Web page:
The residents of Durdle Door are concerned that the regeneration scenario would lead to an increase in “dangerous” activities. The proprietors of Durdle Door, where the thirteenth Doctor underwent his regeneration, reportedly aren’t thrilled about the publicity.
The dramatic regeneration of Jodie Whittaker‘s Doctor into David Tennant in the episode’s climax, titled “The Power of the Doctor,” drew almost four million viewers on Sunday night.
One of the most talked-about TV events of the year aired, and Whovians went absolutely nuts, becoming the living embodiment of the “screaming, crying, throwing up” internet meme.
This specific regeneration took place on top of the famed Durdle Door arch at Lulworth in Dorset, which may not have registered with many fans because they were so excited about Tennant’s reappearance.
The landowners, however, had come out to say that they had no idea this was going to happen when they granted permission to film there, as reported by The Sun.
For example, James Weld, whose family has held the land since 1641, said, “If we had known, we would not have accepted because of the encouragement that this may offer to some of our visitors to place themselves in a perilous position.”
Some Doctor Who fans may try to climb Durdle Door in an attempt to replicate the regeneration sequence, despite the fact that neither Jodie Whittaker nor David Tennant actually climbed the monument when filming.
The Weld family has stated that they may refuse future requests to film at Durdle Door because they were not given a “proper description” of how the site would be used during filming. However, a BBC spokesman has explained that this particular scene of the BBC Centenary episode was “a tightly kept secret.”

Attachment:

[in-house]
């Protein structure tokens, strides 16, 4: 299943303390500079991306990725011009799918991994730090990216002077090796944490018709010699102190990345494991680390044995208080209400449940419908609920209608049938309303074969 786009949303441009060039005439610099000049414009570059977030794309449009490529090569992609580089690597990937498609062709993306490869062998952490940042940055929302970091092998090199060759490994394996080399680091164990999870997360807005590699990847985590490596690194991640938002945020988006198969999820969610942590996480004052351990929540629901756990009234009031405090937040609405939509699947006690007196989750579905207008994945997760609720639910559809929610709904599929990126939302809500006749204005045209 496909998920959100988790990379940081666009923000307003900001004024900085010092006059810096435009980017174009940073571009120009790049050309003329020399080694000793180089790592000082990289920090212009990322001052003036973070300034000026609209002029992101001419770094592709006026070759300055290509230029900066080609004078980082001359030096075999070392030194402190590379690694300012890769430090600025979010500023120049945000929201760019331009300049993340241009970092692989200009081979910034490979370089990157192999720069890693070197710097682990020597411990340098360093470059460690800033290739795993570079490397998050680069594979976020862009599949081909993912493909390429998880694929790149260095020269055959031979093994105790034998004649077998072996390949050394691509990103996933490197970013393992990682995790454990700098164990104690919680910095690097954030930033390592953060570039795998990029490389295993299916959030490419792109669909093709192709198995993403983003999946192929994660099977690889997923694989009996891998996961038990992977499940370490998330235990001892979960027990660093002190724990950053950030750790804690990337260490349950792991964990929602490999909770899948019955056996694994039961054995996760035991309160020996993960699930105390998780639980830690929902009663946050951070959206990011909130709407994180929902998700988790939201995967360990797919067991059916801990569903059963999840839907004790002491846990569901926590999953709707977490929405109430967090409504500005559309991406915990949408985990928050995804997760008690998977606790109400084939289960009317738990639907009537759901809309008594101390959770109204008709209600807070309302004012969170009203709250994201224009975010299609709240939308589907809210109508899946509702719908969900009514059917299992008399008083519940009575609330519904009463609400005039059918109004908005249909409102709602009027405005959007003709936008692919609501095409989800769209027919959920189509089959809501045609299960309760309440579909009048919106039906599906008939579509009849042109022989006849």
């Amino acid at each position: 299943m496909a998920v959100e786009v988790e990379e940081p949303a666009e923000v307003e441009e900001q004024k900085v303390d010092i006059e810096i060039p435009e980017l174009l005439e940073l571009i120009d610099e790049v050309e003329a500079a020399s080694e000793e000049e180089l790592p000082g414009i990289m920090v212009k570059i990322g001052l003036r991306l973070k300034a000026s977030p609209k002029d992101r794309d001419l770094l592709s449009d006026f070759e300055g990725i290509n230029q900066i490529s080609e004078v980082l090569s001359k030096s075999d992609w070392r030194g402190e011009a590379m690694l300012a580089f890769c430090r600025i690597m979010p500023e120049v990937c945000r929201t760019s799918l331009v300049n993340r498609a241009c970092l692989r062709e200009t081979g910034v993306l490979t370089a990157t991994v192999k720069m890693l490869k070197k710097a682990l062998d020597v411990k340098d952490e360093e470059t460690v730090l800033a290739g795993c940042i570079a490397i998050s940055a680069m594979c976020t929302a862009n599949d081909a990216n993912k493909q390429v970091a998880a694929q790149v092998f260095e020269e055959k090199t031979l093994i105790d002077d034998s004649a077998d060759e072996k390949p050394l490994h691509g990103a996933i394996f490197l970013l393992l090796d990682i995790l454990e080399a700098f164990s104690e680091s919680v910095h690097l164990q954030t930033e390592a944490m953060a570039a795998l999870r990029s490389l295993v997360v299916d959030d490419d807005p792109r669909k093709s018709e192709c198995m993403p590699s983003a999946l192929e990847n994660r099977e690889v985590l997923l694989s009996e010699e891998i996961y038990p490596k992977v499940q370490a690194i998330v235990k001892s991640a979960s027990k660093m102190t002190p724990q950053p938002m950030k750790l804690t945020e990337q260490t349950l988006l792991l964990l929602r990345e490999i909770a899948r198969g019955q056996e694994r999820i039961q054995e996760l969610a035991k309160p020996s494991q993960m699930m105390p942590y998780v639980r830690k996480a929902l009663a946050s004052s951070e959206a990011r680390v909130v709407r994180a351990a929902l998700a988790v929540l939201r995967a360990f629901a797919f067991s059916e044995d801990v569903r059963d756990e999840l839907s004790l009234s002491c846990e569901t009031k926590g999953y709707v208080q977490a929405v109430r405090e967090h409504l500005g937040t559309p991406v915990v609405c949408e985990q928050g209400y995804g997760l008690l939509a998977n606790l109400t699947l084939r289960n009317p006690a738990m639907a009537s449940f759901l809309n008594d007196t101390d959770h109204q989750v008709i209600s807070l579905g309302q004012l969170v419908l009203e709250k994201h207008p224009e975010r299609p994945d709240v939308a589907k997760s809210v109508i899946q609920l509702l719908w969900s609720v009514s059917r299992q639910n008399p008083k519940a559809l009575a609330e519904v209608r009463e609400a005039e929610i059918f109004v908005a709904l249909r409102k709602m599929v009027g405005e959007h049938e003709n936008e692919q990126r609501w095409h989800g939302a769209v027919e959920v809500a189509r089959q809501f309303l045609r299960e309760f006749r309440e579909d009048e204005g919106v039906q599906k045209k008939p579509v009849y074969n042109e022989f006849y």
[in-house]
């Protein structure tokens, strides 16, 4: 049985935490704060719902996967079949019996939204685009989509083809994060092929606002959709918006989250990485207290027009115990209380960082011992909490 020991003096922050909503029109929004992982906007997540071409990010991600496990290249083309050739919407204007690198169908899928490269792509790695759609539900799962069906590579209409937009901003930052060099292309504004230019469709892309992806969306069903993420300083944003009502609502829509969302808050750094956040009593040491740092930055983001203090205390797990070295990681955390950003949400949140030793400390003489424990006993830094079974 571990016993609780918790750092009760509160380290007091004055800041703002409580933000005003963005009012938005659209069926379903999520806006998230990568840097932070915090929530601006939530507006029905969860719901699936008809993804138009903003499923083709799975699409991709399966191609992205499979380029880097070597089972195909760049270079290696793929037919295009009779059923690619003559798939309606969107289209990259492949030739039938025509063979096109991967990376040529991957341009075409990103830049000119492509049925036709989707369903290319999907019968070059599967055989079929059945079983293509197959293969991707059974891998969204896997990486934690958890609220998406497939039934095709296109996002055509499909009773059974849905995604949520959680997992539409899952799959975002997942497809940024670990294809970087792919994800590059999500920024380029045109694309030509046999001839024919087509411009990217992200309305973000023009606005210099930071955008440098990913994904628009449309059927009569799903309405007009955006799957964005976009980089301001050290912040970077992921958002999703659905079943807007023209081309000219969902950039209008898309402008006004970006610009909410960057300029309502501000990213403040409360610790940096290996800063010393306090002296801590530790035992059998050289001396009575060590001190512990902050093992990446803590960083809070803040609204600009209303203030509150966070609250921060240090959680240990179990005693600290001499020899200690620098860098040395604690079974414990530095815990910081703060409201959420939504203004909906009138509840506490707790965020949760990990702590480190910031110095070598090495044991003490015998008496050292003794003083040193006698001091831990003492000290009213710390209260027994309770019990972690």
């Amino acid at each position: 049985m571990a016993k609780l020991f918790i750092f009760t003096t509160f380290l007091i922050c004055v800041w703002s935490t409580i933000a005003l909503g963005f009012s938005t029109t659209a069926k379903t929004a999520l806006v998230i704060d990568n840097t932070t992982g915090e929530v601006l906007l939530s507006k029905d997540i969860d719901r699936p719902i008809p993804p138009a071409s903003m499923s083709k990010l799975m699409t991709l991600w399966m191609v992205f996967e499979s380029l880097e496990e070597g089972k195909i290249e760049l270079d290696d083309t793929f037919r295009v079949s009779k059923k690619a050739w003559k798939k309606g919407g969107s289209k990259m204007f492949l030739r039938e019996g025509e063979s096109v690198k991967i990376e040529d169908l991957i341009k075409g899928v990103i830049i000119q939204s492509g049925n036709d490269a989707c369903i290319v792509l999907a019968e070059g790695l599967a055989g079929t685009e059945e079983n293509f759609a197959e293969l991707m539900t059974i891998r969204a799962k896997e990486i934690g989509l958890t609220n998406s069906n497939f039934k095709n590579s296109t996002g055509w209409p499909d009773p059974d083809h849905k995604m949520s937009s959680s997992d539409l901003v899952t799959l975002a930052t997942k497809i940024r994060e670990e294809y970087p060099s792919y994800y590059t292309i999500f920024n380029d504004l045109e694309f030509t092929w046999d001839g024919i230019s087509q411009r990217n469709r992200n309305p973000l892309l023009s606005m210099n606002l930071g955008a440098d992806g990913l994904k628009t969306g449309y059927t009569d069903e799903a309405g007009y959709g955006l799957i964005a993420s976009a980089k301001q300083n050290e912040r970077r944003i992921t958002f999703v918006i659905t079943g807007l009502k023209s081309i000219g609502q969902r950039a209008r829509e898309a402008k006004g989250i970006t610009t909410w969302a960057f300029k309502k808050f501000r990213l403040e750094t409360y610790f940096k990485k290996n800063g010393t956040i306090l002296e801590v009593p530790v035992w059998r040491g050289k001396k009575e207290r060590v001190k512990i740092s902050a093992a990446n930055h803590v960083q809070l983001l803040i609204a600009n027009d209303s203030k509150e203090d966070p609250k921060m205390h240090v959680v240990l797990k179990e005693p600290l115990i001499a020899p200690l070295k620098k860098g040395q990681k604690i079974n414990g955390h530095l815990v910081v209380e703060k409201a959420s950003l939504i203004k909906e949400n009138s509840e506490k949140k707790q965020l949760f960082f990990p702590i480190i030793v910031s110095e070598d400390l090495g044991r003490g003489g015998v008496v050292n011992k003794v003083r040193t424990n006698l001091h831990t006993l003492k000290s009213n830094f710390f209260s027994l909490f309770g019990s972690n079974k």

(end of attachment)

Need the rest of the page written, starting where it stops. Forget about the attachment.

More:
When questioned about how the place would be portrayed on screen, the spokesperson said, “Although we were granted permission to film with a drone, we weren’t asked.”
Controversy surrounds the 200-foot limestone arch because it is a famous ‘tombstoning’ spot, when daredevils climb to the top and dive into the sea.
Despite police warnings, hundreds of people visited Durdle Door’s beach during the lockdown in 2020, and three divers were hurt while swimming near or jumping off the famous monument.
It wouldn’t be the first time the Whoniverse inspired fans to make pilgrimages to real-world sites; in 2009, after the tragic death of beloved character Ianto “Coffee Boy” Jones in Torchwood’s “Children of Earth” series, they built a monument in his honor on Mermaid Quay in Cardiff Bay.
Fans from all over the world continue to bring mementos, decorations, and artwork for exhibit at Ianto’s Shrine, which has even attracted visits from John Barrowman and Ianto actor Gareth David-Lloyd.
It’s also not the first time Doctor Who has used recognizable sites; during Jodie Whittaker’s first season, for example, several Sheffield landmarks were seen, and practically all of London’s major milestones have been used..
There was the time that David Tennant‘s Doctor and Martha Jones stopped a Carrionite invasion at Shakespeare’s Globe Theatre, when a Slitheen aircraft blew up the face of Big Ben’s clock, and when a spacecraft duplicate of the Titanic nearly destroyed Buckingham Palace.
At least Durdle Door made it through its Doctor Who episode intact. The BBC iPlayer currently has Doctor Who: The Power of the Doctor streaming.